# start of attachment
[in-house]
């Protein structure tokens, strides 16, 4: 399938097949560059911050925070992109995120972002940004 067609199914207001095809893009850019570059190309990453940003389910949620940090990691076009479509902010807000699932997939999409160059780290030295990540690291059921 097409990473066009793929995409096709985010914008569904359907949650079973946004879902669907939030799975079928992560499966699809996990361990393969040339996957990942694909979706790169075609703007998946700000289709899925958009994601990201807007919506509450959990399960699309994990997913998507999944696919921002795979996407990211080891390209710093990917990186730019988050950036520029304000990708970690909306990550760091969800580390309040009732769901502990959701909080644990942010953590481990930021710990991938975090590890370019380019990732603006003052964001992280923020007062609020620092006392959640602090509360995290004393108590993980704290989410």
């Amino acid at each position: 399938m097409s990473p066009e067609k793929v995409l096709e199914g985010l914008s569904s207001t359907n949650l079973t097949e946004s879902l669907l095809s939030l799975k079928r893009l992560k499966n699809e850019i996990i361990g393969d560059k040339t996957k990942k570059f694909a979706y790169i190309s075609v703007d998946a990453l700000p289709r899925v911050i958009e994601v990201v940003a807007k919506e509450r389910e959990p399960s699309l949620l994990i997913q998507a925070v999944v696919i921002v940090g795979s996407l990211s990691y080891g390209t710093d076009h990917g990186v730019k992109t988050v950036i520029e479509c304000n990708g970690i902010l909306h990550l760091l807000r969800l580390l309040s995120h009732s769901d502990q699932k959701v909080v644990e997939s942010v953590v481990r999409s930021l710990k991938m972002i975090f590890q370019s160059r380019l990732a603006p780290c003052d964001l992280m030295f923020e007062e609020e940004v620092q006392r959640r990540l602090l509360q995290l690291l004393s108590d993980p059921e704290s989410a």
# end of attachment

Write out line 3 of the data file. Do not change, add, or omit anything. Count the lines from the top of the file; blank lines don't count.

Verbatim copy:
């Amino acid at each position: 399938m097409s990473p066009e067609k793929v995409l096709e199914g985010l914008s569904s207001t359907n949650l079973t097949e946004s879902l669907l095809s939030l799975k079928r893009l992560k499966n699809e850019i996990i361990g393969d560059k040339t996957k990942k570059f694909a979706y790169i190309s075609v703007d998946a990453l700000p289709r899925v911050i958009e994601v990201v940003a807007k919506e509450r389910e959990p399960s699309l949620l994990i997913q998507a925070v999944v696919i921002v940090g795979s996407l990211s990691y080891g390209t710093d076009h990917g990186v730019k992109t988050v950036i520029e479509c304000n990708g970690i902010l909306h990550l760091l807000r969800l580390l309040s995120h009732s769901d502990q699932k959701v909080v644990e997939s942010v953590v481990r999409s930021l710990k991938m972002i975090f590890q370019s160059r380019l990732a603006p780290c003052d964001l992280m030295f923020e007062e609020e940004v620092q006392r959640r990540l602090l509360q995290l690291l004393s108590d993980p059921e704290s989410a």